You are new to pumping or transitioning back to work

Your body might need to get used to pumping. For some women, it works like a charm the first time, but others need to train their breasts and brains and hormones to let down in response to the pump, even with a pump that closely resembles the natural process.

But what if you don’t need to supplement yet, but worry that your milk supply isn’t quite keeping up? Or maybe you need to increase your supply so you can build up a stockpile of stored milk. There are ways to produce more milk naturally, with a combination of pumping and nursing techniques. Consult our Spectra Certified IBCLCs for targeted breastfeeding and pumping assistance.

Leave us your comments and/or questions below.

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Spectra breast pumps

Which Spectra Breast Pump is Right for Me?

by: Brittney F.

Let’s face it, Moms, there are A LOT of choices out there when it comes to breast pumps. If you’ve chosen Spectra, congratulations!  As a breast pump company, we offer the best options for the busy nursing Mother. Our pumps are versatile, discreet, and most importantly, NATURAL feeling. A lot of Moms find themselves here, asking themselves “which pump do I choose?”  To help you decide, we’ve put a list describing each and what it includes for you.

All of Spectra’s models include the following:

  • Breast Flanges
  • Wide Neck Bottles
  • Discs
  • Locking Rings and Caps
  • Duckbill valves
  • Backflow protectors
  • Tubing
  • Power Cord & Adapter


The S1 Plus

The Spectra S1 Plus offers up at an amazing 3lbs. Compared to lugging around those 12-pound breast pump “purses”, this thing is a dream. This rechargeable model is perfect for Moms on-the-go and working Moms alike. It is quiet, operating at the ‘noise’ level of a library and convenient. The S1 has a massage mode, that imitates your newborn’s sucking rhythm and adjustable suction level with a timer. The S1 model also includes a night light to help you see when you wake up for that inevitable 1 AM session.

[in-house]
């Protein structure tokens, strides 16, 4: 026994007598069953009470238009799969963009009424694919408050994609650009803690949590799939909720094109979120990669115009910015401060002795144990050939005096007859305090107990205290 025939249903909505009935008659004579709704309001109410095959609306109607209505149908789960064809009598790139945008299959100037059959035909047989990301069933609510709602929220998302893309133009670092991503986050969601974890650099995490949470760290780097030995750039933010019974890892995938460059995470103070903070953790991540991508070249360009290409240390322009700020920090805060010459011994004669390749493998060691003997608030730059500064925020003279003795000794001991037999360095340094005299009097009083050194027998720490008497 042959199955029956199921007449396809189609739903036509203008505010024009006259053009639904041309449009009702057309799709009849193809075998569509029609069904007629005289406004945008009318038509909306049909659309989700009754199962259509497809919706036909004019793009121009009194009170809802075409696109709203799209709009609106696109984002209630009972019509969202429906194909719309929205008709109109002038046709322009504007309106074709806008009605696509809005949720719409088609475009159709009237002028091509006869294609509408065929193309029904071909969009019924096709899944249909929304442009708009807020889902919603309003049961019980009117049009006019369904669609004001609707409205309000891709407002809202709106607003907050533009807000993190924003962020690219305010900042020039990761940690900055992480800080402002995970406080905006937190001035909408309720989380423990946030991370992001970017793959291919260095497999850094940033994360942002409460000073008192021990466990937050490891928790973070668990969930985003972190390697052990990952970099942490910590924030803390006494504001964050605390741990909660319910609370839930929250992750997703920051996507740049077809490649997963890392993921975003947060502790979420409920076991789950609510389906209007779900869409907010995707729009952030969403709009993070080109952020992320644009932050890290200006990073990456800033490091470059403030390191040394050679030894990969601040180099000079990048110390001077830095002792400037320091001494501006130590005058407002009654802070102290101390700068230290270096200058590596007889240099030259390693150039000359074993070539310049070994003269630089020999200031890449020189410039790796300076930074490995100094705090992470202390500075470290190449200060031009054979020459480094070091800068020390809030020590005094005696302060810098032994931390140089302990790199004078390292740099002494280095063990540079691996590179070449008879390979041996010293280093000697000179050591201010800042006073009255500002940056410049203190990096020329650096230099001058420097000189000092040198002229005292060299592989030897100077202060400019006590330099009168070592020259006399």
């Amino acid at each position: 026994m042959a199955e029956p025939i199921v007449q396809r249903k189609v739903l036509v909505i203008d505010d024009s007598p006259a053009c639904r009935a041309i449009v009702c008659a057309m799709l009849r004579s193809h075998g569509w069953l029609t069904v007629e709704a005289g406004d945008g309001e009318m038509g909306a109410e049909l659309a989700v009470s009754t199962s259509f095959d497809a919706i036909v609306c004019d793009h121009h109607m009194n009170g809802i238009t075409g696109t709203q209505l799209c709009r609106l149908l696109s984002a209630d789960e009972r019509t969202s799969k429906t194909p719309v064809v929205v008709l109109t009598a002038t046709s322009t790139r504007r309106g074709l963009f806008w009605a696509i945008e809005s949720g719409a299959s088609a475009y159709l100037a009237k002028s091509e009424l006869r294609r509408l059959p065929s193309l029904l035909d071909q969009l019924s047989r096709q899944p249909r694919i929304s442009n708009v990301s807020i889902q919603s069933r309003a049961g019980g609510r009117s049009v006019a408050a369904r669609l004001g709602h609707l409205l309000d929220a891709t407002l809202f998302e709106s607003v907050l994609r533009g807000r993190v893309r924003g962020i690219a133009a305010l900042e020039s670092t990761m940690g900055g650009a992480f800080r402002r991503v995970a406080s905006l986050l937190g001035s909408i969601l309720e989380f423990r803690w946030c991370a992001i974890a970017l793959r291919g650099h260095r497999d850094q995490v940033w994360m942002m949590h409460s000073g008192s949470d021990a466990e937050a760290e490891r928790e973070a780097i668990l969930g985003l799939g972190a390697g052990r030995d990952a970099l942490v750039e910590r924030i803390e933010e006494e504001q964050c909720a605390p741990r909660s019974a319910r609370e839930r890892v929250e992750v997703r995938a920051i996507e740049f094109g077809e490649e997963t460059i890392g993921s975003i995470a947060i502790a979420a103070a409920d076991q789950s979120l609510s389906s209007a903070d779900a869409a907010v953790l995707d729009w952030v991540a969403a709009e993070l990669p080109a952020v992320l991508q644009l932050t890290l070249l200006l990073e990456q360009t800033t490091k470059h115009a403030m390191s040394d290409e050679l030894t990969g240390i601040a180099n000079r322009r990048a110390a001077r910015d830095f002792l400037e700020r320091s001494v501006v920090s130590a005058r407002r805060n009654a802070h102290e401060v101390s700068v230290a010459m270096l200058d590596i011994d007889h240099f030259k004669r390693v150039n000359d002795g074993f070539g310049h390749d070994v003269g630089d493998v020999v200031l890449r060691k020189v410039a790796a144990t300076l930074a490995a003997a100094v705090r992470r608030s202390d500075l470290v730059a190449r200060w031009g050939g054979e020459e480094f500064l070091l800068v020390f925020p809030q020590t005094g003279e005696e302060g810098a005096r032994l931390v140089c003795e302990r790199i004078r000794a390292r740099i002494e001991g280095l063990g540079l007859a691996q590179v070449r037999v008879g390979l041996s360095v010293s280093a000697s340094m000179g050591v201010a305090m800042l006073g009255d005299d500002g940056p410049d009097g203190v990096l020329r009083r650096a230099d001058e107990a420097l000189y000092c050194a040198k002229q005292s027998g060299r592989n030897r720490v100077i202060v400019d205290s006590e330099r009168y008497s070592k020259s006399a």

The S2 Plus

The S2 Plus is Spectra’s all-electric premier model. It is perfect for Moms who stay at home with their little ones and can have a set place to pump. This model, even lighter than the S1 Plus, comes in at 2.5lbs. While it is lighter and does have all of the same features, this pump is not rechargeable. If you take it with you, you must bring the power cord to plug it in and stay in the same place while you pump.

The 9 Plus

The 9 Plus breast pump is amazing because you can literally stick it in your purse. It comes in at a whopping half a pound. What weighs half a pound? A tomato. A tomato weighs half a pound. This beauty of a pump offers the same features as the two previous models, minus the nightlight. Even more, it does not have to stay plugged in and it offers the most convenience and portability for on-the-go Moms. If you have a place to go, you can take this pump anywhere.

The Dew 350

This pump is a bit different from the other pumps. It’s near and dear to my heart because it is for Moms whose little ones are unable to breastfeed. Whatever your reason to need this pump, you can rest easy knowing that Spectra is there for you and understands what you’re going through. This pump has backflow protection and comfortable suction levels, just like the other pumps, but was designed with Moms who are just having a bit of trouble with breastfeeding. It’s not meant for all Moms, just Moms with little ones like my boy, who have feeding difficulties.


No matter what type of Mom you are, Stay-at-home, Working, On-The Go or Work-From-Home, Spectra has the right pump for you. You and pick up all of these pumps, as well as some super cute accessories like a gorgeous our black tote and blinged-out baby bottles at SpectraBabyUsa.com.  Leave us your comments below.


Copyright © 2019 | Spectra Baby USA